Last updated on September 13th, 2019 at 09:10 am.
Spain is renowned for its collection of unique, rich, varied and perhaps rather bizarre festivals. Las Fallas has to rank high on the list of those internationally acclaimed opportunities to make lots of noise and party.
In 2014 Las Fallas took place in Valencia from March 15th to 19th. This spectacular, final week, represents the culmination of almost a year of preparation and activities throughout March. The last day is officially Father’s Day (Fallas de San José or el dia del padre) and this is when the city hosts an enormous carnival of bonfires, fiestas and fireworks. It’s not for the faint hearted or the noise averse. In fact, it is hard to see how anyone living close to the city centre sleeps at this time of year.
The focal attraction are the ‘ninots’. These are giant papier mâché figures that can be as high as 20 feet tall. They are made of combustible materials and are constructed by specialist falleros. During the year they are lovingly constructed in workshops and then unveiled and paraded to be finally displayed in different spots across the city; in preparation for their destruction – la cremà (cremation).
It seems almost sacrilege that these wonderful, curious, detailed and sometimes grotesque statues should be burnt to smitherenes. And yet, that’s what happens during la cremà. The ninots are amazing to look at and carry a tongue in cheek message – not unlike huge Spitting Image puppets, but far more detailed of course.
Every year, one ninot is selected by public vote to be the winner and has the dubious pleasure of being set on fire last. The festival queen (fallera mayor) chooses one of the smaller ninots to save and this then takes up residence in the Fallas Museum.
Other noisy events in the run up to la cremà include la mascleta. Every day at 2.00 pm firecrackers are set off in the Plaza del Ayuntamiento. This event culminates with the terremoto (earthquake), which, as its name suggests, comprises of an even noisier display as different neighbourhood groups compete to make the biggest bang.
The nit del foc (night of fire) is a truly spectacular firework display that is a little more visually stunning as well as making lots of noise. It takes place in the Paseo de la Alameda on the penultimate evening.
It’s la cremà, however, that is the true finale as the enormous effigies dotted across the city are transformed into balls of fire. The burning of the ninots begins with the children’s version at 10.00 pm and sees the final burning of all the fallas at around midnight on the last day. Just in case it hadn’t been noisy enough there’s a final firework display to round it all off.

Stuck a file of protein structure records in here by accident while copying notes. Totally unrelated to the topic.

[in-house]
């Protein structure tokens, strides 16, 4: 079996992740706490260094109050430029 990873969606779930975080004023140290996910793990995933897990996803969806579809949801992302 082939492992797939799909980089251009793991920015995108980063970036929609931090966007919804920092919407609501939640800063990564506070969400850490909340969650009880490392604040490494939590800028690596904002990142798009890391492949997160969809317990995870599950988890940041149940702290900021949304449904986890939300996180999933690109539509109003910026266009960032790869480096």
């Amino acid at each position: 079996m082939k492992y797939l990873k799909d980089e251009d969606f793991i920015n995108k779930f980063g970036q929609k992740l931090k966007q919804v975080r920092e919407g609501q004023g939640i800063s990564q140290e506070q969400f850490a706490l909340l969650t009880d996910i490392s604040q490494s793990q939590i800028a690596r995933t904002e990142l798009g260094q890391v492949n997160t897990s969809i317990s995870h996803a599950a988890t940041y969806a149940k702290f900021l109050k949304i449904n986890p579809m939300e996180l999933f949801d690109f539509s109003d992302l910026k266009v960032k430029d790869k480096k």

Not all fire and brimstone
The celebration has its gentler aspects too. The Ofrenda de Flores a la Virgen de los Desamparados is a less noisy event that takes place on March 17th and 18th. This consists of a typical carnival parade with thousands of Falleras and Falleros parading in the street to the tune of their village band. The destination is the statue of the Virgin, where participants offer up bouquets.
If you are looking for a ‘why’ Las Fallas exists, the story goes that this was the day when the carpenters across the city cleared out their workshops with the coming of spring. It takes quite a leap of the imagination to visualise how the lighting of a few bits and bobs on bonfires, came to be the extraordinary burning blitz we now enjoy. Then again, this is the country that brought the world the Tomatina after all.
Las Fallas is definitely one of Spain’s most flamboyant and perhaps ostentatious events. If you have the opportunity it is a spectacle that you shouldn’t allow to pass by. It does bring with it a legacy though. Once the fireworks have exploded and the flames have died down, you can still expect a little ringing in your ears for a few nights to come.
This Eye on Spain blog provides some good pictures and description of exactly what this unusual and unique carnival is about:
There are images captured on screen of the ninots. Once you get used to the camera scanning up and down, you get an idea of the imagination and thought that has gone into making these fallas.
They need careful examination as many have a story to tell and many carry a political message. Of course, seeing as they’re about to go up in smoke, it perhaps doesn’t matter what political persuasion you have.
The official Fallas site:
To see television coverage of a ninot going up in smoke:
A description in English from the Valencia city guide. It includes the complete itinerary and might be useful if you are planning a visit in the future:
A look at Las Fallas from the point of view of someone living in the city – includes an interesting piece of research into its origins:
This useful document in English, provides an account of what you can expect during Las Fallas: